At the turn of the 20th century, the New York Post Office employed dozens of cats, which had the duty to control the rodent population, and in return received one meal a day from George Cook. Cook, who had brought the first cat to the post office, was allocated $5 a month in federal funds -from taxpayers- to provide for the cats. He thought the compensation was a bit stingy, but a well-fed cat doesn’t hunt rats as well as a hungry cat.
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The basement offered numerous patrol and napping posts for the cats, including 700 closets where the employees stored their street clothes and a large storage area for all the U.S. mail bags not in use. Each patrol cat had a favorite spot to sit for hours and wait for a rat to pass by.
Hard-working cats that went above and beyond the call of duty could be promoted to the Registry Division on the top floor of the building. Registered mail required extra care to safeguard it, and all persons handling this mail had to account for it as it passed through their hands along its route. The postal cats had to be extra diligent in their rat-catching efforts to protect this valuable class of mail.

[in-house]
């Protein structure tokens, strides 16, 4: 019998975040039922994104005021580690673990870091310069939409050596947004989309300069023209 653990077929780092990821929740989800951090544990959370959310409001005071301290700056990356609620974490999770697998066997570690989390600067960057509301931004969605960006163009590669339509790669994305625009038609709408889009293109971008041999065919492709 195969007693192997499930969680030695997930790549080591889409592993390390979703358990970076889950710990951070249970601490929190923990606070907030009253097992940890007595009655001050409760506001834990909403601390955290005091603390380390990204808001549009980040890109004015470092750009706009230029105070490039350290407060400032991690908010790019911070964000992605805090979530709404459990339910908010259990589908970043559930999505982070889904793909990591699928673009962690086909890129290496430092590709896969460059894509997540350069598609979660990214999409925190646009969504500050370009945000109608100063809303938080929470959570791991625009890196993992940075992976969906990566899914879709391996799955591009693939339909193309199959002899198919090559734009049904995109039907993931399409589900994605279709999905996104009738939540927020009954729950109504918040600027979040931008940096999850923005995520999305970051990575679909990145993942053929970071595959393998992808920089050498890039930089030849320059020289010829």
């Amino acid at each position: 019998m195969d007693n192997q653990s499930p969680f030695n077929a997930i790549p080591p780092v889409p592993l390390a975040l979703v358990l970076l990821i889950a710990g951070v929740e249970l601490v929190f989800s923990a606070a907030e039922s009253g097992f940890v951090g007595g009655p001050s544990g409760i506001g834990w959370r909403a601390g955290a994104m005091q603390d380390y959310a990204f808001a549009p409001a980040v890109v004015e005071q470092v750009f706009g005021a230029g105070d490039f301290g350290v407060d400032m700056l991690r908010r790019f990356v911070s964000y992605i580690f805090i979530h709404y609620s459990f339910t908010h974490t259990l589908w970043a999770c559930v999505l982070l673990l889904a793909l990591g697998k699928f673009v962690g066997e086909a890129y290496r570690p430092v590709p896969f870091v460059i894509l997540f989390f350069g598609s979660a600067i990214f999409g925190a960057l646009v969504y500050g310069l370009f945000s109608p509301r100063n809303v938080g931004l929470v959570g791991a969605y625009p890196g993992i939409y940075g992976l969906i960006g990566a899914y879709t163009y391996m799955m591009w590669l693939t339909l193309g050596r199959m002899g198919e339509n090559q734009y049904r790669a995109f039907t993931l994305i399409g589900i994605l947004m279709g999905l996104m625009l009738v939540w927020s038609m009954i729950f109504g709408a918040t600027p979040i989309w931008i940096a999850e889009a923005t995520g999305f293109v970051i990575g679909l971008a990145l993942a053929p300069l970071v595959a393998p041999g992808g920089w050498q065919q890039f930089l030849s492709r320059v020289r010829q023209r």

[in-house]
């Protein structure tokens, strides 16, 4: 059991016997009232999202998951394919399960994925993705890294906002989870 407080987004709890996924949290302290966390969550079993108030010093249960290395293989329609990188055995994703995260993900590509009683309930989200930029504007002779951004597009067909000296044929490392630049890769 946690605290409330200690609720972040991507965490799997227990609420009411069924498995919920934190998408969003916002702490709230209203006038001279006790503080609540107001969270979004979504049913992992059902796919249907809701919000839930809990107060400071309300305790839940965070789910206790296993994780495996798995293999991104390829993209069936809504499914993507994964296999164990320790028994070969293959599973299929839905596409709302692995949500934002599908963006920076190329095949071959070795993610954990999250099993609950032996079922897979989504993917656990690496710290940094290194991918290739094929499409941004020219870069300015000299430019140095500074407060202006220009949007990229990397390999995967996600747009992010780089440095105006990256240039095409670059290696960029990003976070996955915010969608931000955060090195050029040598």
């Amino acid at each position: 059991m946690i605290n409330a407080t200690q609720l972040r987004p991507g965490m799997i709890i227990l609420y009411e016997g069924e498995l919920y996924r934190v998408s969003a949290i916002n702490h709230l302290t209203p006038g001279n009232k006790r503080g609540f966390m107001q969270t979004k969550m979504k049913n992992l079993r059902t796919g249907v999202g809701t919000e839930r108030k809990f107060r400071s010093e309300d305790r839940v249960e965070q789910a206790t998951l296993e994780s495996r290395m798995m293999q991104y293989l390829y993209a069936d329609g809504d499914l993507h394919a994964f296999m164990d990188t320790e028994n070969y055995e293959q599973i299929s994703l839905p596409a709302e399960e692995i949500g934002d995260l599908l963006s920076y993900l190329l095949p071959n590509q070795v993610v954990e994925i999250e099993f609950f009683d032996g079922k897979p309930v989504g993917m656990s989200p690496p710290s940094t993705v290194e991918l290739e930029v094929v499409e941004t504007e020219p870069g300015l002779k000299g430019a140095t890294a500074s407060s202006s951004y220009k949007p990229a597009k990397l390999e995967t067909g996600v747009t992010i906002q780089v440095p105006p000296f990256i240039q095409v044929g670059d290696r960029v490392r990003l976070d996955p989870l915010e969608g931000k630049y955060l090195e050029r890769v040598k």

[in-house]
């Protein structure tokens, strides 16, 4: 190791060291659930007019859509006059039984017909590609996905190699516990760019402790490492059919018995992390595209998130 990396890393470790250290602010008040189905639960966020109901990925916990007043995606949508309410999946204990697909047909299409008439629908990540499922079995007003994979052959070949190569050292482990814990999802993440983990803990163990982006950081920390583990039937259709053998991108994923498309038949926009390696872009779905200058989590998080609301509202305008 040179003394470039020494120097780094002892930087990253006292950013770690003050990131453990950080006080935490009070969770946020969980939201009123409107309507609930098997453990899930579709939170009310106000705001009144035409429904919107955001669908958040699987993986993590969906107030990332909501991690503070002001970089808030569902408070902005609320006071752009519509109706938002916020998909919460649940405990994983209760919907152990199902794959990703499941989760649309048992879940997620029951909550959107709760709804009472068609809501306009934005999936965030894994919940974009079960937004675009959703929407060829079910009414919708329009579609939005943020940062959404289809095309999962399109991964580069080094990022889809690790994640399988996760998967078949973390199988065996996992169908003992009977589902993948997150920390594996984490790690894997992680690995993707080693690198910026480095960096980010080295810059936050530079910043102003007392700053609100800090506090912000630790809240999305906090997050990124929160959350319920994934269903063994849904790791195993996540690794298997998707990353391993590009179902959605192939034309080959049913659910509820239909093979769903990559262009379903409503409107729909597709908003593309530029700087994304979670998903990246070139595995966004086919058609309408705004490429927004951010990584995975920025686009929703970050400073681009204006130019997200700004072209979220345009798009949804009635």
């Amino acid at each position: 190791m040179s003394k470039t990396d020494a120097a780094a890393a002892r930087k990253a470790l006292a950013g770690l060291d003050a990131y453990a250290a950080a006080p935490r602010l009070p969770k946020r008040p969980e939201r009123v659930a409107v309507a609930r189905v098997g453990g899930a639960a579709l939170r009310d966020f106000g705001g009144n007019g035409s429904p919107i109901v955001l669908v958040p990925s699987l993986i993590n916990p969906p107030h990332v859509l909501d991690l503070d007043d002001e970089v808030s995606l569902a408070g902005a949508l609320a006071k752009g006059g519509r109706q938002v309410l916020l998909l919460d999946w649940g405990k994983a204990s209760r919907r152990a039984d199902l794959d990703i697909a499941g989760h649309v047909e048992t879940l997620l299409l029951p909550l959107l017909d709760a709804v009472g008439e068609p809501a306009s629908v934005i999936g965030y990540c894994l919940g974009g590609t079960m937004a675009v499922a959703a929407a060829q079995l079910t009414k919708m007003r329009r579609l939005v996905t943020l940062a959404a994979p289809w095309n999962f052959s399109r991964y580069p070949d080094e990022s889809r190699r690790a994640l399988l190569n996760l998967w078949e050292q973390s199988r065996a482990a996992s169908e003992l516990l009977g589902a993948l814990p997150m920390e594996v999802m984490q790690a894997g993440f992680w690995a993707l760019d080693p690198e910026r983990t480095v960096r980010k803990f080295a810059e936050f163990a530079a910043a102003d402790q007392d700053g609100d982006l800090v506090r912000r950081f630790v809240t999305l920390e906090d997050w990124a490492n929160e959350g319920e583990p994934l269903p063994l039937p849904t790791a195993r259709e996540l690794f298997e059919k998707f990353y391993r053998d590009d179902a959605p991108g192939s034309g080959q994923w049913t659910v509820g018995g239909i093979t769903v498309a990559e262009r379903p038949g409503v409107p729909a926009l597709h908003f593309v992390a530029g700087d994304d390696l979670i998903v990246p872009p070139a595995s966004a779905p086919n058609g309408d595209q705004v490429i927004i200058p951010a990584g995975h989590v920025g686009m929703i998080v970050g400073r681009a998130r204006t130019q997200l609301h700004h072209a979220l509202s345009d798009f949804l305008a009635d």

George said he used what he called “a two-platoon system” in order to ensure there were always enough cats on duty at one time to catch the rats and mice. He said he set up this system one day when he didn’t have enough cats on reserve to handle a massive rat attack. Apparently a cheese house had mailed samples of its most powerful Limburger cheese, and the mail bags were attacked by the rats. A riot ensued, and there were not enough cats on duty to arrest all of the perpetrators.
The population of postal cats waxed as they attracted other cats and had kittens. It waned as the SPCA conducted occasional raids to carry excess cats off for euthanasia. By 1910, there were around 200 cats on the USPS payroll. Read about the postal cats and their various shenanigans at The Hatching Cat.